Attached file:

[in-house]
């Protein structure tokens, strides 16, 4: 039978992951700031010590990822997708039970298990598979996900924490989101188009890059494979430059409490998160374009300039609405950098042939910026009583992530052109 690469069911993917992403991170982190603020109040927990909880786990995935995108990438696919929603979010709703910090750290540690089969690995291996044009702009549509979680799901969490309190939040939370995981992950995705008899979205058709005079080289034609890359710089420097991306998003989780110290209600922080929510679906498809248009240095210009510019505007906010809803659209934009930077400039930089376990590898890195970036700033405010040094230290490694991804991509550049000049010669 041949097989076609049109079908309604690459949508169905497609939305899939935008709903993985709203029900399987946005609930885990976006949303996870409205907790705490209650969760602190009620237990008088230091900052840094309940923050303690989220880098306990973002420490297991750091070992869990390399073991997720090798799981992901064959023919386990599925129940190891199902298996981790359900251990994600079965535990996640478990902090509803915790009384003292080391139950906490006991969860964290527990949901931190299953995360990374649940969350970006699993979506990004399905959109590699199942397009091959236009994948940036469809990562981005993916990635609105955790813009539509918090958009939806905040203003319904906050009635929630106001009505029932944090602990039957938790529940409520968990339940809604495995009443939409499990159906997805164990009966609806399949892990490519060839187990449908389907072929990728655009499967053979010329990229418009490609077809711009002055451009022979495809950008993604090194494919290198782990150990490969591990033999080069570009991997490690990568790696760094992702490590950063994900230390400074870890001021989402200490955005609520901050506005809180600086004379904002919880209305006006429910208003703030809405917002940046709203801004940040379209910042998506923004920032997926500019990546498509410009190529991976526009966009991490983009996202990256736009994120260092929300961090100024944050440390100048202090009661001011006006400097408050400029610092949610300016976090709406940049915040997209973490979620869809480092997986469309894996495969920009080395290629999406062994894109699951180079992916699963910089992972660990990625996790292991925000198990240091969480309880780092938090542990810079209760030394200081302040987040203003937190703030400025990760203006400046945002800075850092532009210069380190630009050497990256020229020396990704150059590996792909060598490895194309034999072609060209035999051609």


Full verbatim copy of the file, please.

[in-house]
């Protein structure tokens, strides 16, 4: 039978992951700031010590990822997708039970298990598979996900924490989101188009890059494979430059409490998160374009300039609405950098042939910026009583992530052109 690469069911993917992403991170982190603020109040927990909880786990995935995108990438696919929603979010709703910090750290540690089969690995291996044009702009549509979680799901969490309190939040939370995981992950995705008899979205058709005079080289034609890359710089420097991306998003989780110290209600922080929510679906498809248009240095210009510019505007906010809803659209934009930077400039930089376990590898890195970036700033405010040094230290490694991804991509550049000049010669 041949097989076609049109079908309604690459949508169905497609939305899939935008709903993985709203029900399987946005609930885990976006949303996870409205907790705490209650969760602190009620237990008088230091900052840094309940923050303690989220880098306990973002420490297991750091070992869990390399073991997720090798799981992901064959023919386990599925129940190891199902298996981790359900251990994600079965535990996640478990902090509803915790009384003292080391139950906490006991969860964290527990949901931190299953995360990374649940969350970006699993979506990004399905959109590699199942397009091959236009994948940036469809990562981005993916990635609105955790813009539509918090958009939806905040203003319904906050009635929630106001009505029932944090602990039957938790529940409520968990339940809604495995009443939409499990159906997805164990009966609806399949892990490519060839187990449908389907072929990728655009499967053979010329990229418009490609077809711009002055451009022979495809950008993604090194494919290198782990150990490969591990033999080069570009991997490690990568790696760094992702490590950063994900230390400074870890001021989402200490955005609520901050506005809180600086004379904002919880209305006006429910208003703030809405917002940046709203801004940040379209910042998506923004920032997926500019990546498509410009190529991976526009966009991490983009996202990256736009994120260092929300961090100024944050440390100048202090009661001011006006400097408050400029610092949610300016976090709406940049915040997209973490979620869809480092997986469309894996495969920009080395290629999406062994894109699951180079992916699963910089992972660990990625996790292991925000198990240091969480309880780092938090542990810079209760030394200081302040987040203003937190703030400025990760203006400046945002800075850092532009210069380190630009050497990256020229020396990704150059590996792909060598490895194309034999072609060209035999051609």